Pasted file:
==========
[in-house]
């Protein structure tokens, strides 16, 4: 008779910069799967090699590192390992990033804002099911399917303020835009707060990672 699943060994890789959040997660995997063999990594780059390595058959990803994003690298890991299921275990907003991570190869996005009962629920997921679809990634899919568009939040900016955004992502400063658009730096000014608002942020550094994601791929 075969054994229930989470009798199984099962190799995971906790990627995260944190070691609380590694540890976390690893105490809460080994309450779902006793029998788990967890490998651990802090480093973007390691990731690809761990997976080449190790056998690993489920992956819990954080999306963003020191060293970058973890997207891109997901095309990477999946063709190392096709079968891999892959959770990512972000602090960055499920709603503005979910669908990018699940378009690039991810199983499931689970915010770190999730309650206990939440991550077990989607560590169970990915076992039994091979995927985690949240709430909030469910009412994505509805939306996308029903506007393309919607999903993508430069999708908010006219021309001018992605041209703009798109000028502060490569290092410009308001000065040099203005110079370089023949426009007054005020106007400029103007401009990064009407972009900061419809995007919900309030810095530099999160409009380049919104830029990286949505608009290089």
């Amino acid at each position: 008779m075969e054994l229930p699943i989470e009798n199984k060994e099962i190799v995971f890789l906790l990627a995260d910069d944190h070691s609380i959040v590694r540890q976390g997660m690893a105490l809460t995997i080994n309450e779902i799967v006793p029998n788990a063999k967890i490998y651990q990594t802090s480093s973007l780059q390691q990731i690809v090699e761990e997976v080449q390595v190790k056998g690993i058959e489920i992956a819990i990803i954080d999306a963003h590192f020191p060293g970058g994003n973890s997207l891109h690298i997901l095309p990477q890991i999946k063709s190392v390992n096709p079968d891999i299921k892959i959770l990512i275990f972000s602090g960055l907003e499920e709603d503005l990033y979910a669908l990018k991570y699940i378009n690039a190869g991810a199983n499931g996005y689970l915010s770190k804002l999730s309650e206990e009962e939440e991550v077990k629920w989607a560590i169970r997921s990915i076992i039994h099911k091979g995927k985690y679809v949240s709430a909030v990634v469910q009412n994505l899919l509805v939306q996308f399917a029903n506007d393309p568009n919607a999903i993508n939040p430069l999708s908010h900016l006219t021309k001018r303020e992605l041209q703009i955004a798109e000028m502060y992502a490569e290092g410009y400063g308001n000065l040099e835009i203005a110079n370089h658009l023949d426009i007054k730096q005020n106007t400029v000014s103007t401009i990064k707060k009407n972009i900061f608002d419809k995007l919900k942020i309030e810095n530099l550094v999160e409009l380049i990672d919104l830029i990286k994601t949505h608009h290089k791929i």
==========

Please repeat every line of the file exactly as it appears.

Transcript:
[in-house]
């Protein structure tokens, strides 16, 4: 008779910069799967090699590192390992990033804002099911399917303020835009707060990672 699943060994890789959040997660995997063999990594780059390595058959990803994003690298890991299921275990907003991570190869996005009962629920997921679809990634899919568009939040900016955004992502400063658009730096000014608002942020550094994601791929 075969054994229930989470009798199984099962190799995971906790990627995260944190070691609380590694540890976390690893105490809460080994309450779902006793029998788990967890490998651990802090480093973007390691990731690809761990997976080449190790056998690993489920992956819990954080999306963003020191060293970058973890997207891109997901095309990477999946063709190392096709079968891999892959959770990512972000602090960055499920709603503005979910669908990018699940378009690039991810199983499931689970915010770190999730309650206990939440991550077990989607560590169970990915076992039994091979995927985690949240709430909030469910009412994505509805939306996308029903506007393309919607999903993508430069999708908010006219021309001018992605041209703009798109000028502060490569290092410009308001000065040099203005110079370089023949426009007054005020106007400029103007401009990064009407972009900061419809995007919900309030810095530099999160409009380049919104830029990286949505608009290089």
């Amino acid at each position: 008779m075969e054994l229930p699943i989470e009798n199984k060994e099962i190799v995971f890789l906790l990627a995260d910069d944190h070691s609380i959040v590694r540890q976390g997660m690893a105490l809460t995997i080994n309450e779902i799967v006793p029998n788990a063999k967890i490998y651990q990594t802090s480093s973007l780059q390691q990731i690809v090699e761990e997976v080449q390595v190790k056998g690993i058959e489920i992956a819990i990803i954080d999306a963003h590192f020191p060293g970058g994003n973890s997207l891109h690298i997901l095309p990477q890991i999946k063709s190392v390992n096709p079968d891999i299921k892959i959770l990512i275990f972000s602090g960055l907003e499920e709603d503005l990033y979910a669908l990018k991570y699940i378009n690039a190869g991810a199983n499931g996005y689970l915010s770190k804002l999730s309650e206990e009962e939440e991550v077990k629920w989607a560590i169970r997921s990915i076992i039994h099911k091979g995927k985690y679809v949240s709430a909030v990634v469910q009412n994505l899919l509805v939306q996308f399917a029903n506007d393309p568009n919607a999903i993508n939040p430069l999708s908010h900016l006219t021309k001018r303020e992605l041209q703009i955004a798109e000028m502060y992502a490569e290092g410009y400063g308001n000065l040099e835009i203005a110079n370089h658009l023949d426009i007054k730096q005020n106007t400029v000014s103007t401009i990064k707060k009407n972009i900061f608002d419809k995007l919900k942020i309030e810095n530099l550094v999160e409009l380049i990672d919104l830029i990286k994601t949505h608009h290089k791929i």